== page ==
Before he gave up investigation for enunciation, the CBC National’s an-
nouncer Peter Kent earned a reputation for bravery as well as an ACTRA award for his courageous coverage of the war in Cambodia. Last week he executed a feat of derring-do rather closer to home. Publicly oblivious to his own vulnerability in the corporation, Kent revealed the long-suspected vulnerability of the CBC to pressure from the Prime Minister’s Office to provide live coverage of some of Pierre Trudeau’s performances.
Approaching the end of his two-year contract with the National* and about to set off for Nairobi to open the CBC’S first African bureau, Kent decided to submit a brief to the Canadian Radiotelevision and Telecommunications Commission when the CBC’S licence comes up for renewal next month. While the greater part of his brief focused on the commercial side of CBC affairs, Kent detailed four incidents in which he said intervention by the PMO resulted in either special or broadened national coverage of the prime minister (charges CBC President AÍ Johnson hastily denied). The most recent example was Trudeau’s hours-before-showtime demand for live coverage of his economic program last August.
While Kent stressed he did not believe the actual CBC coverage of these events had been compromised, he demanded that a formal procedure be set up to eliminate “those casual, friendly calls” from the PMO (both Jim Coutts, Trudeau’s principal secretary, and his special adviser Richard O’Hagan have admitted to calling the CBC) SO that the CBC could remain above suspicion. Kent added that he hoped no one would think there was any bitterness “between me and the corporation that paid me so handsomely.” For $65,000 a year, the CBC brass could have been forgiven for wishing that he restrict his public enunciation to reading what his editors put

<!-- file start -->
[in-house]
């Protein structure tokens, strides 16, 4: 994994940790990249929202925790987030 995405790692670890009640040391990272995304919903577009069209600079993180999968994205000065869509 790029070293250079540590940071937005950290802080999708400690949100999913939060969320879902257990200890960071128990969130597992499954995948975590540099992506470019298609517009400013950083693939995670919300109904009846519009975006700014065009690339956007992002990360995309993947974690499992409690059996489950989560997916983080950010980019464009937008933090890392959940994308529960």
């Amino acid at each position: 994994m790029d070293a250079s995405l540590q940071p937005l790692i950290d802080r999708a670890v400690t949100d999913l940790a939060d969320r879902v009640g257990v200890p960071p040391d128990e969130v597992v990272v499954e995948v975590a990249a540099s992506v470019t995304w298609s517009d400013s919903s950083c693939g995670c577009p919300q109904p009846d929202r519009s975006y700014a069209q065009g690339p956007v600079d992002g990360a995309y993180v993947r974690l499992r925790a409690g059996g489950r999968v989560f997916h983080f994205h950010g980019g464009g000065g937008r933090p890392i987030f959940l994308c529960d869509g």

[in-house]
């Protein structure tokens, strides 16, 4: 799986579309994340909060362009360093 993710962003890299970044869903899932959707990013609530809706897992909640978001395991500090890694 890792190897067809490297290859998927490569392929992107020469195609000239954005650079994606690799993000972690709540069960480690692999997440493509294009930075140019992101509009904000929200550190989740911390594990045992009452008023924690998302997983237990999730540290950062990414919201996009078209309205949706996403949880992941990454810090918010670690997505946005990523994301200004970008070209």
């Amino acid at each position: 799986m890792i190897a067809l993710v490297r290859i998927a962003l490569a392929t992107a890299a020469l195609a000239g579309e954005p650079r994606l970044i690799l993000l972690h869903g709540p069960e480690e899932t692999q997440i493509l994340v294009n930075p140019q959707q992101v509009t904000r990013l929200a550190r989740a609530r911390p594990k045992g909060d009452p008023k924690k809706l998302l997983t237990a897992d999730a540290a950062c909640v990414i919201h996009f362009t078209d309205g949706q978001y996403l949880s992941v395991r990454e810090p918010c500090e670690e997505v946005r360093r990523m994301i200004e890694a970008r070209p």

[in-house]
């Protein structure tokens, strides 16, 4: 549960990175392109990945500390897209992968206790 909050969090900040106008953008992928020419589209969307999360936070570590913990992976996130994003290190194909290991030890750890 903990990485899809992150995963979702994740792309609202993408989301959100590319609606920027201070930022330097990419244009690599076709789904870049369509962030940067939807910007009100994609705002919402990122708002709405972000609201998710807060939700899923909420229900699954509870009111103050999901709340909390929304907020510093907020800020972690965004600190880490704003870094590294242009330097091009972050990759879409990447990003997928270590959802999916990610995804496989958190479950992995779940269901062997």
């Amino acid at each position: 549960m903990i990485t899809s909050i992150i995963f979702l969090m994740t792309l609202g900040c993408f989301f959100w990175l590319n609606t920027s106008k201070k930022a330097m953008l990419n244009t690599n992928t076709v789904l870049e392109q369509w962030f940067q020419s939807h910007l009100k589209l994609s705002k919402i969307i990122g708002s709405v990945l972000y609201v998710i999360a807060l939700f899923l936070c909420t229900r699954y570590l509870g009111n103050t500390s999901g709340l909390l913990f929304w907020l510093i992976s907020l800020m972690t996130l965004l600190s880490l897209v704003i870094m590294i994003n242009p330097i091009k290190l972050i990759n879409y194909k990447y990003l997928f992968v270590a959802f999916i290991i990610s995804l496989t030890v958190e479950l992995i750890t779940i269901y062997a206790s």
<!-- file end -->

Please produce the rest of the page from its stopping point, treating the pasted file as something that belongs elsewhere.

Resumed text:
The story you want is part of the Maclean’s Archives. To access it, log in here or sign up for your free 30-day trial.
Experience anything and everything Maclean's has ever published — over 3,500 issues and 150,000 articles, images and advertisements — since 1905. Browse on your own, or explore our curated collections and timely recommendations.WATCH THIS VIDEO for highlights of everything the Maclean's Archives has to offer.